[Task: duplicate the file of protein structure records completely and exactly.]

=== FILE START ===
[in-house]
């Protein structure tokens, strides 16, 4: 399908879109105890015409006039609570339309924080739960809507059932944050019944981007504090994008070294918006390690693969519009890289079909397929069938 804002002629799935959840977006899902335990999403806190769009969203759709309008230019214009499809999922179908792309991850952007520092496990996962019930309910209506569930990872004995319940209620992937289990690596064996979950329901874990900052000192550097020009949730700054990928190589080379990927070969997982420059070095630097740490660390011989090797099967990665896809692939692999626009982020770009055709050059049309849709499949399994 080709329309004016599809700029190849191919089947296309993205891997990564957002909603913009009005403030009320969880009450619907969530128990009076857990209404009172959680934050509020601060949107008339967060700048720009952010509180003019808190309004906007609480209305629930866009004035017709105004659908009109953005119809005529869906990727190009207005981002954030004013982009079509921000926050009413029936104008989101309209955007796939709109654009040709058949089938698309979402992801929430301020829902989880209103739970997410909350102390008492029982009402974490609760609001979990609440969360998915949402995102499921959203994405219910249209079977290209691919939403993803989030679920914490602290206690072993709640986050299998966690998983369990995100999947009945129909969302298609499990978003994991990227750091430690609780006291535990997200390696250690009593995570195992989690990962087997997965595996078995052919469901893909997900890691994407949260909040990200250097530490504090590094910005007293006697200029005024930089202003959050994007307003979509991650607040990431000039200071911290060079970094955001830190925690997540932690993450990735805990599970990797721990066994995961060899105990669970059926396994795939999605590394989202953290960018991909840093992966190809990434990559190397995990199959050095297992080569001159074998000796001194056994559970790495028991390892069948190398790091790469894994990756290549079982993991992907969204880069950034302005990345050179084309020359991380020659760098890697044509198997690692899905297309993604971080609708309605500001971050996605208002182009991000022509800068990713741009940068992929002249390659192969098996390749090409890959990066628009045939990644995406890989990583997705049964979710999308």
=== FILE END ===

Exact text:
[in-house]
């Protein structure tokens, strides 16, 4: 399908879109105890015409006039609570339309924080739960809507059932944050019944981007504090994008070294918006390690693969519009890289079909397929069938 804002002629799935959840977006899902335990999403806190769009969203759709309008230019214009499809999922179908792309991850952007520092496990996962019930309910209506569930990872004995319940209620992937289990690596064996979950329901874990900052000192550097020009949730700054990928190589080379990927070969997982420059070095630097740490660390011989090797099967990665896809692939692999626009982020770009055709050059049309849709499949399994 080709329309004016599809700029190849191919089947296309993205891997990564957002909603913009009005403030009320969880009450619907969530128990009076857990209404009172959680934050509020601060949107008339967060700048720009952010509180003019808190309004906007609480209305629930866009004035017709105004659908009109953005119809005529869906990727190009207005981002954030004013982009079509921000926050009413029936104008989101309209955007796939709109654009040709058949089938698309979402992801929430301020829902989880209103739970997410909350102390008492029982009402974490609760609001979990609440969360998915949402995102499921959203994405219910249209079977290209691919939403993803989030679920914490602290206690072993709640986050299998966690998983369990995100999947009945129909969302298609499990978003994991990227750091430690609780006291535990997200390696250690009593995570195992989690990962087997997965595996078995052919469901893909997900890691994407949260909040990200250097530490504090590094910005007293006697200029005024930089202003959050994007307003979509991650607040990431000039200071911290060079970094955001830190925690997540932690993450990735805990599970990797721990066994995961060899105990669970059926396994795939999605590394989202953290960018991909840093992966190809990434990559190397995990199959050095297992080569001159074998000796001194056994559970790495028991390892069948190398790091790469894994990756290549079982993991992907969204880069950034302005990345050179084309020359991380020659760098890697044509198997690692899905297309993604971080609708309605500001971050996605208002182009991000022509800068990713741009940068992929002249390659192969098996390749090409890959990066628009045939990644995406890989990583997705049964979710999308």